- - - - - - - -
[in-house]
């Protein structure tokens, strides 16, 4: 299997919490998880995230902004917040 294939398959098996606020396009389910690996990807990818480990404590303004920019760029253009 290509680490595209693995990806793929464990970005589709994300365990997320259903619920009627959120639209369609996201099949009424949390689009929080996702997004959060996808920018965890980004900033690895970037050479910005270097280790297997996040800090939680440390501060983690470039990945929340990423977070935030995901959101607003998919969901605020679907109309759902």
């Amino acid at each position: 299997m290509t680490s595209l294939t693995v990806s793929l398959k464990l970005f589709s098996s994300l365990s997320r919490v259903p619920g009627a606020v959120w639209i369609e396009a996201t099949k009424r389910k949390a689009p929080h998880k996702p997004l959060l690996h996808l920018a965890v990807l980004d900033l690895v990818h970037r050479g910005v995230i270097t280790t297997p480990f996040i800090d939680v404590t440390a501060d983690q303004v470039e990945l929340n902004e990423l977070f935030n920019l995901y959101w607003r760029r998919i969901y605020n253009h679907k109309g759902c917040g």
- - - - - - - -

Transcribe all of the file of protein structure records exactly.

[in-house]
């Protein structure tokens, strides 16, 4: 299997919490998880995230902004917040 294939398959098996606020396009389910690996990807990818480990404590303004920019760029253009 290509680490595209693995990806793929464990970005589709994300365990997320259903619920009627959120639209369609996201099949009424949390689009929080996702997004959060996808920018965890980004900033690895970037050479910005270097280790297997996040800090939680440390501060983690470039990945929340990423977070935030995901959101607003998919969901605020679907109309759902």
């Amino acid at each position: 299997m290509t680490s595209l294939t693995v990806s793929l398959k464990l970005f589709s098996s994300l365990s997320r919490v259903p619920g009627a606020v959120w639209i369609e396009a996201t099949k009424r389910k949390a689009p929080h998880k996702p997004l959060l690996h996808l920018a965890v990807l980004d900033l690895v990818h970037r050479g910005v995230i270097t280790t297997p480990f996040i800090d939680v404590t440390a501060d983690q303004v470039e990945l929340n902004e990423l977070f935030n920019l995901y959101w607003r760029r998919i969901y605020n253009h679907k109309g759902c917040g």